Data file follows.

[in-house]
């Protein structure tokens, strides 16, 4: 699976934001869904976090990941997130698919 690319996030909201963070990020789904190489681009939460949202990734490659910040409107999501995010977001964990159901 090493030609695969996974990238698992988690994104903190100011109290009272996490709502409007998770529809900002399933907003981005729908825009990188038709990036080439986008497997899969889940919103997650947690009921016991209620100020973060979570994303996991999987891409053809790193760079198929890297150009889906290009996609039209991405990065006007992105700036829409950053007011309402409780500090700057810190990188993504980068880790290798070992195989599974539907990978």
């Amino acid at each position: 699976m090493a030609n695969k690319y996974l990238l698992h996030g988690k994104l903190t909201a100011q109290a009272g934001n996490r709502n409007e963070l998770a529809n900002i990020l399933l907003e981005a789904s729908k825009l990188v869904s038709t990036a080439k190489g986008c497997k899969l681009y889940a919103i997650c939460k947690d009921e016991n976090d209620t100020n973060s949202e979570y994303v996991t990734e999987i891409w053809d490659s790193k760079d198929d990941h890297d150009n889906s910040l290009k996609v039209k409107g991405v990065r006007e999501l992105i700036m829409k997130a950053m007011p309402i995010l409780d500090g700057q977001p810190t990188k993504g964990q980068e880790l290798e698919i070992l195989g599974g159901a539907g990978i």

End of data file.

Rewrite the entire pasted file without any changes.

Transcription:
[in-house]
């Protein structure tokens, strides 16, 4: 699976934001869904976090990941997130698919 690319996030909201963070990020789904190489681009939460949202990734490659910040409107999501995010977001964990159901 090493030609695969996974990238698992988690994104903190100011109290009272996490709502409007998770529809900002399933907003981005729908825009990188038709990036080439986008497997899969889940919103997650947690009921016991209620100020973060979570994303996991999987891409053809790193760079198929890297150009889906290009996609039209991405990065006007992105700036829409950053007011309402409780500090700057810190990188993504980068880790290798070992195989599974539907990978």
């Amino acid at each position: 699976m090493a030609n695969k690319y996974l990238l698992h996030g988690k994104l903190t909201a100011q109290a009272g934001n996490r709502n409007e963070l998770a529809n900002i990020l399933l907003e981005a789904s729908k825009l990188v869904s038709t990036a080439k190489g986008c497997k899969l681009y889940a919103i997650c939460k947690d009921e016991n976090d209620t100020n973060s949202e979570y994303v996991t990734e999987i891409w053809d490659s790193k760079d198929d990941h890297d150009n889906s910040l290009k996609v039209k409107g991405v990065r006007e999501l992105i700036m829409k997130a950053m007011p309402i995010l409780d500090g700057q977001p810190t990188k993504g964990q980068e880790l290798e698919i070992l195989g599974g159901a539907g990978i």